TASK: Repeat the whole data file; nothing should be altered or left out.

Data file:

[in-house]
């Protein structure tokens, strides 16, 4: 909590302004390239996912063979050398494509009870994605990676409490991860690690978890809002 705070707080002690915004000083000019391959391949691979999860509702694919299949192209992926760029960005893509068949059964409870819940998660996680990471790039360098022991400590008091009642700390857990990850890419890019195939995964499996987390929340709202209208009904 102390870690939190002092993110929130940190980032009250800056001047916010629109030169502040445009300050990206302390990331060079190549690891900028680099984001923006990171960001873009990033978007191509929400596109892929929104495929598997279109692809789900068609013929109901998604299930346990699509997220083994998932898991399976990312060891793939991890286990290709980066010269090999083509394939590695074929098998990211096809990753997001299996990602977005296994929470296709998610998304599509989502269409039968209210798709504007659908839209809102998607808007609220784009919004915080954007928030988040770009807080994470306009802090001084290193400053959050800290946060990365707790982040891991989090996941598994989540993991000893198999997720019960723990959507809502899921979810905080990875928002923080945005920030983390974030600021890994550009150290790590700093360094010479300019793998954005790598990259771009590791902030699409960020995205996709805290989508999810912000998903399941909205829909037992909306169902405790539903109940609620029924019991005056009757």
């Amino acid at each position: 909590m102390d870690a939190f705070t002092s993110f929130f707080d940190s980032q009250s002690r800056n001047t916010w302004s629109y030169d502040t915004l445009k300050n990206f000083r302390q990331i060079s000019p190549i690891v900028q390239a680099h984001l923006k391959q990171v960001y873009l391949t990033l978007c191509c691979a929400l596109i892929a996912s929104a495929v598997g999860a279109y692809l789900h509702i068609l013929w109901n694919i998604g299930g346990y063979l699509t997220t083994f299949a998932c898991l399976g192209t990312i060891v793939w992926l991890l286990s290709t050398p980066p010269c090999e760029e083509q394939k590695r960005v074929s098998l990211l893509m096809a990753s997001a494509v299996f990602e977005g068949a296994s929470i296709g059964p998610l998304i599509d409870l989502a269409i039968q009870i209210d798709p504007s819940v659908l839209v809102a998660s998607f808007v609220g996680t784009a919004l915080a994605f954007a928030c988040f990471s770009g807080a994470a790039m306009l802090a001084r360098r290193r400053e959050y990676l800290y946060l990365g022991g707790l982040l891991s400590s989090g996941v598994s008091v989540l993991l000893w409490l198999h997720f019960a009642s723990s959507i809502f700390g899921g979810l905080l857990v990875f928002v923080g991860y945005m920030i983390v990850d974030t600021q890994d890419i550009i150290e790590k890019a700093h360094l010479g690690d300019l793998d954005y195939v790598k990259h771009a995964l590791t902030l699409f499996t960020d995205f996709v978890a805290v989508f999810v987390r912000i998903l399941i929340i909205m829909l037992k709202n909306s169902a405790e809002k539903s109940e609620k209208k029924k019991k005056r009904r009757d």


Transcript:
[in-house]
């Protein structure tokens, strides 16, 4: 909590302004390239996912063979050398494509009870994605990676409490991860690690978890809002 705070707080002690915004000083000019391959391949691979999860509702694919299949192209992926760029960005893509068949059964409870819940998660996680990471790039360098022991400590008091009642700390857990990850890419890019195939995964499996987390929340709202209208009904 102390870690939190002092993110929130940190980032009250800056001047916010629109030169502040445009300050990206302390990331060079190549690891900028680099984001923006990171960001873009990033978007191509929400596109892929929104495929598997279109692809789900068609013929109901998604299930346990699509997220083994998932898991399976990312060891793939991890286990290709980066010269090999083509394939590695074929098998990211096809990753997001299996990602977005296994929470296709998610998304599509989502269409039968209210798709504007659908839209809102998607808007609220784009919004915080954007928030988040770009807080994470306009802090001084290193400053959050800290946060990365707790982040891991989090996941598994989540993991000893198999997720019960723990959507809502899921979810905080990875928002923080945005920030983390974030600021890994550009150290790590700093360094010479300019793998954005790598990259771009590791902030699409960020995205996709805290989508999810912000998903399941909205829909037992909306169902405790539903109940609620029924019991005056009757």
């Amino acid at each position: 909590m102390d870690a939190f705070t002092s993110f929130f707080d940190s980032q009250s002690r800056n001047t916010w302004s629109y030169d502040t915004l445009k300050n990206f000083r302390q990331i060079s000019p190549i690891v900028q390239a680099h984001l923006k391959q990171v960001y873009l391949t990033l978007c191509c691979a929400l596109i892929a996912s929104a495929v598997g999860a279109y692809l789900h509702i068609l013929w109901n694919i998604g299930g346990y063979l699509t997220t083994f299949a998932c898991l399976g192209t990312i060891v793939w992926l991890l286990s290709t050398p980066p010269c090999e760029e083509q394939k590695r960005v074929s098998l990211l893509m096809a990753s997001a494509v299996f990602e977005g068949a296994s929470i296709g059964p998610l998304i599509d409870l989502a269409i039968q009870i209210d798709p504007s819940v659908l839209v809102a998660s998607f808007v609220g996680t784009a919004l915080a994605f954007a928030c988040f990471s770009g807080a994470a790039m306009l802090a001084r360098r290193r400053e959050y990676l800290y946060l990365g022991g707790l982040l891991s400590s989090g996941v598994s008091v989540l993991l000893w409490l198999h997720f019960a009642s723990s959507i809502f700390g899921g979810l905080l857990v990875f928002v923080g991860y945005m920030i983390v990850d974030t600021q890994d890419i550009i150290e790590k890019a700093h360094l010479g690690d300019l793998d954005y195939v790598k990259h771009a995964l590791t902030l699409f499996t960020d995205f996709v978890a805290v989508f999810v987390r912000i998903l399941i929340i909205m829909l037992k709202n909306s169902a405790e809002k539903s109940e609620k209208k029924k019991k005056r009904r009757d």